These are the symptoms of hay fever in pets - and how to treat it

Pets can also suffer from hay fever, so keep an eye out for the signs (Photo: Shutterstock)Pets can also suffer from hay fever, so keep an eye out for the signs (Photo: Shutterstock)
Pets can also suffer from hay fever, so keep an eye out for the signs (Photo: Shutterstock)

Hay fever can affect everyone and anyone - including animals.

Pollen allergies are one of the biggest annoyances for people trying to enjoy their summer, and your pet could be suffering too.

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What are the symptoms?

While hay fever can affect your furry friends, it doesn’t present in the same way it does in humans.

Pets dealing with the allergy might be showing you something is wrong in the following ways:

Redness of the skin, especially around the ears, eyes and between the pawsFrequent sneezingExcessive scratchingLicking or biting paws more than normalDrowsiness or tirednessRunny nose and streaming eyes

How do I treat it?

If you think your pet might be dealing with hay fever, it’s always best to make an appointment with a vet to get a proper diagnosis and advice.

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While humans can simply pop and antihistamine in pill form to ease symptoms, the same cannot be said for pets, so don’t give your pets any pills without consultation from the vet.

Your vet is more likely to prescribe a nasal spray or some eye drops. In extreme cases, vets can also administer injections to bring symptoms under control.

Is there anything I can do to help?

In the meantime, there are ways to ease your animal companions symptoms.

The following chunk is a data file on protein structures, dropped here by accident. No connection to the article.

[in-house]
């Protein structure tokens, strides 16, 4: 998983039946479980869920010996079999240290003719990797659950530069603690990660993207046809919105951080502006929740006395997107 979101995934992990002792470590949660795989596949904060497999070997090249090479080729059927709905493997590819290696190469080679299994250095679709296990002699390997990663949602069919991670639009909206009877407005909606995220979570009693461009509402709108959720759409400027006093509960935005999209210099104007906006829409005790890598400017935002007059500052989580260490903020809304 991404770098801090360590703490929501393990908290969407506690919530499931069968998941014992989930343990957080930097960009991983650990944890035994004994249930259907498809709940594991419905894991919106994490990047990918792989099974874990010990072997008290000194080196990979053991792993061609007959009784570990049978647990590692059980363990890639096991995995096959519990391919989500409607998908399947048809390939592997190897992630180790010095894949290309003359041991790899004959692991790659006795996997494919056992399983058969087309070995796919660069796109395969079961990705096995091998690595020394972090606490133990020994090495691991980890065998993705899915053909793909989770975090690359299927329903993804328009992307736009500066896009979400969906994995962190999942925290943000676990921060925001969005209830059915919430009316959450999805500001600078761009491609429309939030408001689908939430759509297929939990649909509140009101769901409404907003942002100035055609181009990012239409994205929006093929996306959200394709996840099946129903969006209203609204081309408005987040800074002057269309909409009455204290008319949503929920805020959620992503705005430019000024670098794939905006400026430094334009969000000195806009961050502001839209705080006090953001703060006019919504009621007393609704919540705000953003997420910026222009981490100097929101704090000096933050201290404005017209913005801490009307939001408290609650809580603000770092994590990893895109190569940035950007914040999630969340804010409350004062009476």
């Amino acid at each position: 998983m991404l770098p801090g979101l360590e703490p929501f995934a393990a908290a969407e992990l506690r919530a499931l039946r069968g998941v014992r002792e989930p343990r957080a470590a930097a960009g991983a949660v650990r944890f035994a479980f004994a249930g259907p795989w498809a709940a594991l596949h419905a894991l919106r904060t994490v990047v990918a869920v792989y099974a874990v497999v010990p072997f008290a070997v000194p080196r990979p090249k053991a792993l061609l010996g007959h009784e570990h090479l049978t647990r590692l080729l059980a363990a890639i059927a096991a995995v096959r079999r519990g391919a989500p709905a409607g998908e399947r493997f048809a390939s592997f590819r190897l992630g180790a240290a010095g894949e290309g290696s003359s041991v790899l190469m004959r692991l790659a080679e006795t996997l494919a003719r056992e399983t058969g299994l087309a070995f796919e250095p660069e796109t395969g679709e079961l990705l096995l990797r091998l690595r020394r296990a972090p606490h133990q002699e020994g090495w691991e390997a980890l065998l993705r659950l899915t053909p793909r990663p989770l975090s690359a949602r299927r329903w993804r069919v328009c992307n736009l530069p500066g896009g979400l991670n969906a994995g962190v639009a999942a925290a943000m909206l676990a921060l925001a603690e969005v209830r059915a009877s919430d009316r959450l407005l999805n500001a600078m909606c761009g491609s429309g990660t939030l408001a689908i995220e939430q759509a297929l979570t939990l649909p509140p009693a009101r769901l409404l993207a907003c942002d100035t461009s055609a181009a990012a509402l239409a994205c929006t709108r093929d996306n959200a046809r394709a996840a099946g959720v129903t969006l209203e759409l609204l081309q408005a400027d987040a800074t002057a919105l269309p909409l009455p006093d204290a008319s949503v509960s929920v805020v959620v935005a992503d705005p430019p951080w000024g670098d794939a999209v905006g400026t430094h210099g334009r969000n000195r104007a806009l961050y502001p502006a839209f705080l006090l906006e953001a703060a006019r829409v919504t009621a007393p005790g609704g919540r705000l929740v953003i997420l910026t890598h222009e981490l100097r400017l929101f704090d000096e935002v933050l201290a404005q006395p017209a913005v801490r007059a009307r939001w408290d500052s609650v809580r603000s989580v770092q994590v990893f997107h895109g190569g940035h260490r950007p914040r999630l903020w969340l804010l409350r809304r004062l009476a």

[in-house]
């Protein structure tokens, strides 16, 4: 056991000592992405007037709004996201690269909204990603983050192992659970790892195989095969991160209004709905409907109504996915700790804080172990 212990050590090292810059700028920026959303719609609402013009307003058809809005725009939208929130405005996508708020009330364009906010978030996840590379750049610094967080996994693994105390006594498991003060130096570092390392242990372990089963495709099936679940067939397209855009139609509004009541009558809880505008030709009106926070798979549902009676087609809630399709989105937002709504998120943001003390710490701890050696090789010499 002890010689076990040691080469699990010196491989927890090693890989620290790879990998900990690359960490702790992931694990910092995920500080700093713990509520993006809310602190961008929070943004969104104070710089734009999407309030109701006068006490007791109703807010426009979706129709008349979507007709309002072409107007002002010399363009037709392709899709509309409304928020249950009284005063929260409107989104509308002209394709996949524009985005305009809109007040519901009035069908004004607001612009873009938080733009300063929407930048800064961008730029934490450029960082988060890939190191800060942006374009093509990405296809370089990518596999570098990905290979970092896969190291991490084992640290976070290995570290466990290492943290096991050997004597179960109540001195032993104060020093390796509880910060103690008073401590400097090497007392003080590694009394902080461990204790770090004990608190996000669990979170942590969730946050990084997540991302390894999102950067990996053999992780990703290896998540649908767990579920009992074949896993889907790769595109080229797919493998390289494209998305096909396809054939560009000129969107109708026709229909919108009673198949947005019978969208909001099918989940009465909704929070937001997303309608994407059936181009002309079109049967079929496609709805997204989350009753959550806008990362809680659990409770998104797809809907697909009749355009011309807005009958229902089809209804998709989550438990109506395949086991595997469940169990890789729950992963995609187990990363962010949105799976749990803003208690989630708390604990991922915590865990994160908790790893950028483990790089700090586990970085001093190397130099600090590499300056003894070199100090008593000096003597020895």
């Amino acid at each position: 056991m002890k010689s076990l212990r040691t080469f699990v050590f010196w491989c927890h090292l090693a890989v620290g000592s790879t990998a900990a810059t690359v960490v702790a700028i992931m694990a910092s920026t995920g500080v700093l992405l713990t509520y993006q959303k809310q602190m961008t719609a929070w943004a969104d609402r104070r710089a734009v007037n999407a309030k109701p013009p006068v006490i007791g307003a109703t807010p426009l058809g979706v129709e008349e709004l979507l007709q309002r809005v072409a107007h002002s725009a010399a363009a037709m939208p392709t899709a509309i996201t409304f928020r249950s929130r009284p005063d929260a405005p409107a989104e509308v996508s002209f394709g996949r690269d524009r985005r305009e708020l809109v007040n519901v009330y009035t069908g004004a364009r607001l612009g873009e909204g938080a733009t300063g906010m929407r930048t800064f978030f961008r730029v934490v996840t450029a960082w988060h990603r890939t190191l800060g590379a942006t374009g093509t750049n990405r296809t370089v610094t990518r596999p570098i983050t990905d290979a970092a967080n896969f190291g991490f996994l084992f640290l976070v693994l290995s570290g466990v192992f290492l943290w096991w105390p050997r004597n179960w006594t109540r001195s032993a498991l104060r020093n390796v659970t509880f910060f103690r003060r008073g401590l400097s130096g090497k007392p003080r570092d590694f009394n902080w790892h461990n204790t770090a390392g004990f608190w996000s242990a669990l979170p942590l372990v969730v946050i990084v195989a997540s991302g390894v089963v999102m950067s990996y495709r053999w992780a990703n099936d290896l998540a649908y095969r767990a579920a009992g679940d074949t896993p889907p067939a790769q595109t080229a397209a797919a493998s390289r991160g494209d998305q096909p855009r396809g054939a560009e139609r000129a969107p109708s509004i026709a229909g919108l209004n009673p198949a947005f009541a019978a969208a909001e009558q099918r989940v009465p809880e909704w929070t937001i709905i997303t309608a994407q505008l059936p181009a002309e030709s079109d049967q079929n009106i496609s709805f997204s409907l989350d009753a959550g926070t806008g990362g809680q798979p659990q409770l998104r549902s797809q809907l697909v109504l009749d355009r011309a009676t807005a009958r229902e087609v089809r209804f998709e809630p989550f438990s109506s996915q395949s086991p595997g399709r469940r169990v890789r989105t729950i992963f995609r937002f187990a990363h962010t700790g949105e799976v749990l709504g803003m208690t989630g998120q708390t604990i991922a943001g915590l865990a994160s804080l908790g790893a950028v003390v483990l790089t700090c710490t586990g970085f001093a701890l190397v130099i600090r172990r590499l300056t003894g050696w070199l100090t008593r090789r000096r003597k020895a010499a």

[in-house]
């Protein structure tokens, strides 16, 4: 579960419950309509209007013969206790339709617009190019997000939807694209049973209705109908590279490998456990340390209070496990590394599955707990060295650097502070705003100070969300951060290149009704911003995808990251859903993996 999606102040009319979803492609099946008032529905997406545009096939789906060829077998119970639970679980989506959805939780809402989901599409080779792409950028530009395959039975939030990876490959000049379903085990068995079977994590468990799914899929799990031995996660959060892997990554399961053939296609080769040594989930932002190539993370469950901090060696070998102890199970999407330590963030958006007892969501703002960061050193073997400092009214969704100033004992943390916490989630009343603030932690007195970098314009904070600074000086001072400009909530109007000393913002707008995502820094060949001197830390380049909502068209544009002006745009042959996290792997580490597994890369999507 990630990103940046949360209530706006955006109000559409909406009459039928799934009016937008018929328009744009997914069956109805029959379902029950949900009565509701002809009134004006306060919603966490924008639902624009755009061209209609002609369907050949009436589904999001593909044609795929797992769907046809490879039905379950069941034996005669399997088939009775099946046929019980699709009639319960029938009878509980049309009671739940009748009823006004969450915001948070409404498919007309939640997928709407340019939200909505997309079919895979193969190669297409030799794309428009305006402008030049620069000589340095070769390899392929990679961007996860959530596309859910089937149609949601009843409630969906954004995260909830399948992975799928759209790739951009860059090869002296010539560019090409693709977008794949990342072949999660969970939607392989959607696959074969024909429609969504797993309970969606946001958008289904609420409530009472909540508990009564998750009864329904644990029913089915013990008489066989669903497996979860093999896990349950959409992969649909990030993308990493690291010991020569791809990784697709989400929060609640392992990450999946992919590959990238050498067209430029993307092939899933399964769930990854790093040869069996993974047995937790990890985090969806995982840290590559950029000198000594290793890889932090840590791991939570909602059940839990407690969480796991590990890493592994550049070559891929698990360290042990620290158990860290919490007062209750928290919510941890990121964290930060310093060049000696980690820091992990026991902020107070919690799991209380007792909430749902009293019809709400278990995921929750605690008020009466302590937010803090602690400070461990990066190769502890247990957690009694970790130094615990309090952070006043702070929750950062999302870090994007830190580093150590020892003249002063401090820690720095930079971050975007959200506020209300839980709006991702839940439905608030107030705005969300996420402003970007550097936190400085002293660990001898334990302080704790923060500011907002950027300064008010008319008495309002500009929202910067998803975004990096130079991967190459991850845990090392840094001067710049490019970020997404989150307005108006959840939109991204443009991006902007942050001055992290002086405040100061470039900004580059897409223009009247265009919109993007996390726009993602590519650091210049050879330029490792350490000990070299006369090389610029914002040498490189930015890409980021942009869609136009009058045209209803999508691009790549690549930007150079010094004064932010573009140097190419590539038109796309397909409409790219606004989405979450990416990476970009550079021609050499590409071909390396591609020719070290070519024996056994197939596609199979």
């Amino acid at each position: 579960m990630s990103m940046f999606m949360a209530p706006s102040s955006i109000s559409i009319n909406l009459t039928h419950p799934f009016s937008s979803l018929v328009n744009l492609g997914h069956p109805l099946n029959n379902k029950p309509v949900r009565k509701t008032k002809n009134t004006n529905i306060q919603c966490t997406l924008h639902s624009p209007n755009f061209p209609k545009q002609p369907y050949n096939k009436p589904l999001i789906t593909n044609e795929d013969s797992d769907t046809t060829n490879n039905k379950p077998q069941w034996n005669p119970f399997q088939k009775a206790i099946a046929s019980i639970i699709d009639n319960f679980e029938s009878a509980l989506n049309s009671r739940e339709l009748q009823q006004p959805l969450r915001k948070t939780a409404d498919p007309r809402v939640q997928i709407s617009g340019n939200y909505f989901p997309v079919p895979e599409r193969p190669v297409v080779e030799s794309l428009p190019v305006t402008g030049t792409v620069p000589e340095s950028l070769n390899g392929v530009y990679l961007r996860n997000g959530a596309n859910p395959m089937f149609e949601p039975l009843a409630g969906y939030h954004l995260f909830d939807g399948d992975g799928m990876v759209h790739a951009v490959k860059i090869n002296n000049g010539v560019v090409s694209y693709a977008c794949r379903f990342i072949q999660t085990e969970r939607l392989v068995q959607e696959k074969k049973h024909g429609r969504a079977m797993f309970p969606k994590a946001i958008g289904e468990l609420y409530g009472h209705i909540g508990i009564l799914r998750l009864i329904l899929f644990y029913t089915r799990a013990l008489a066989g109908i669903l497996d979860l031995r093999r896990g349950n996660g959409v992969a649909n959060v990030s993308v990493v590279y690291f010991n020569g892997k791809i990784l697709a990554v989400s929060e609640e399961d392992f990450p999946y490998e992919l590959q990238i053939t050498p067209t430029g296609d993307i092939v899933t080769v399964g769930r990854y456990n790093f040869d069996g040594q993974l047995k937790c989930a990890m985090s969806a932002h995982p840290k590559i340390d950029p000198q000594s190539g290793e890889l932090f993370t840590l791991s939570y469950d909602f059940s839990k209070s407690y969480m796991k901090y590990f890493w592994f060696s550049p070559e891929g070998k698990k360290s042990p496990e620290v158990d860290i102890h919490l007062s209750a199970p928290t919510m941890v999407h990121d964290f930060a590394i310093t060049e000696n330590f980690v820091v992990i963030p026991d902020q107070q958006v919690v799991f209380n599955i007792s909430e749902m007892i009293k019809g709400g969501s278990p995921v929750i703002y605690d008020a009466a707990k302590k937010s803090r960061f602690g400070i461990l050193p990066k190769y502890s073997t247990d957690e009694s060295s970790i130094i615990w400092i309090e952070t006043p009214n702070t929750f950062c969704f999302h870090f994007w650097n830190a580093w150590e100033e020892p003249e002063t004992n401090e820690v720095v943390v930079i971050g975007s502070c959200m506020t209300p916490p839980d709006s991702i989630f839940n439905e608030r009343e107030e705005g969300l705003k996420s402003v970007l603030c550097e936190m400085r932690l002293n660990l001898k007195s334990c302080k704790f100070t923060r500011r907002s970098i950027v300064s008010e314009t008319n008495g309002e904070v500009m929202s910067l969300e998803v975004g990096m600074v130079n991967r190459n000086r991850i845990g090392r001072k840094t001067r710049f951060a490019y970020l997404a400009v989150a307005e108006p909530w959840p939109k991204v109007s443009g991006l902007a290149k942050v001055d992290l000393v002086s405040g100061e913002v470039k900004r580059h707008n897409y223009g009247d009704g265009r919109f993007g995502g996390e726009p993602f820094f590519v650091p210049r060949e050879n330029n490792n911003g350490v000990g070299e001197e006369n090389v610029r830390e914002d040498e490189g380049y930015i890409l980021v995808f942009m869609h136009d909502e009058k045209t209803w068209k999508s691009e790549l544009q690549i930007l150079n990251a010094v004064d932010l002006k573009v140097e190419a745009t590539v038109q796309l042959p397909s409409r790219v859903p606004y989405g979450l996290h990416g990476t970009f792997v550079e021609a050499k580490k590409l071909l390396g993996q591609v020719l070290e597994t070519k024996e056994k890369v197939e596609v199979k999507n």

Firstly, try to identify what type of pollen your pet is most sensitive to.

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There are different types of pollen that your pet might be reacting to and is most prevalent during different times of the year. Tree pollens are the worst during March and April, grass pollens during May, June and July, and finally flowering weeds in June, July and August.

Once the type of pollen has been identified, there are further precautions you can take to keep your pet as comfortable as possible.

Pollen count is at its highest during the afternoon, so try to keep walks and outdoor activities to early in the morning or later in the evening if possible. After your pet has been outside, sensitive baby wipes are great for cleaning their muzzle and paws.

Regular grooming will help to remove pollen from your pets skin and fur, even if it’s not easily seen.

Cleaning bedding on a frequent basis is also recommended to keep pollen out of the house.

This article originally appeared on our sister site, Edinburgh Evening News